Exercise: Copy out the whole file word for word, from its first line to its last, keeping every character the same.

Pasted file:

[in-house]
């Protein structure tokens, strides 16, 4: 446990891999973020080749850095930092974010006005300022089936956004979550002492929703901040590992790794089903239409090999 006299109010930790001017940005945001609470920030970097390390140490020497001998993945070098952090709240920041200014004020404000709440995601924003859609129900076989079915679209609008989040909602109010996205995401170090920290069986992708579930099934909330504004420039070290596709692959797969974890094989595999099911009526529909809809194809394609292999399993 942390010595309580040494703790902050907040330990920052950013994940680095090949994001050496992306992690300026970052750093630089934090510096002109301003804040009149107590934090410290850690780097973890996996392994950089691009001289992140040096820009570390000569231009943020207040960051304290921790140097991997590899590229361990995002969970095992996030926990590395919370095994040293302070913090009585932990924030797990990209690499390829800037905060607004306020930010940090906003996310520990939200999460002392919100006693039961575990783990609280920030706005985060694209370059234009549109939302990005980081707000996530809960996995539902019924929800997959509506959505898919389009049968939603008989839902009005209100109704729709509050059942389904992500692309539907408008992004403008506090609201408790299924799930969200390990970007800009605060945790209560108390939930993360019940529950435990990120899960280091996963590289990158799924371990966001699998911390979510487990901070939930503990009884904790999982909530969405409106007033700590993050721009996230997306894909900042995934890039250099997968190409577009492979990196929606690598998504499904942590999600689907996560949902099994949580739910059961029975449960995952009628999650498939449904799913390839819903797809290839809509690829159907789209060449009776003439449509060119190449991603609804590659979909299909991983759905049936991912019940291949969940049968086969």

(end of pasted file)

[in-house]
């Protein structure tokens, strides 16, 4: 446990891999973020080749850095930092974010006005300022089936956004979550002492929703901040590992790794089903239409090999 006299109010930790001017940005945001609470920030970097390390140490020497001998993945070098952090709240920041200014004020404000709440995601924003859609129900076989079915679209609008989040909602109010996205995401170090920290069986992708579930099934909330504004420039070290596709692959797969974890094989595999099911009526529909809809194809394609292999399993 942390010595309580040494703790902050907040330990920052950013994940680095090949994001050496992306992690300026970052750093630089934090510096002109301003804040009149107590934090410290850690780097973890996996392994950089691009001289992140040096820009570390000569231009943020207040960051304290921790140097991997590899590229361990995002969970095992996030926990590395919370095994040293302070913090009585932990924030797990990209690499390829800037905060607004306020930010940090906003996310520990939200999460002392919100006693039961575990783990609280920030706005985060694209370059234009549109939302990005980081707000996530809960996995539902019924929800997959509506959505898919389009049968939603008989839902009005209100109704729709509050059942389904992500692309539907408008992004403008506090609201408790299924799930969200390990970007800009605060945790209560108390939930993360019940529950435990990120899960280091996963590289990158799924371990966001699998911390979510487990901070939930503990009884904790999982909530969405409106007033700590993050721009996230997306894909900042995934890039250099997968190409577009492979990196929606690598998504499904942590999600689907996560949902099994949580739910059961029975449960995952009628999650498939449904799913390839819903797809290839809509690829159907789209060449009776003439449509060119190449991603609804590659979909299909991983759905049936991912019940291949969940049968086969």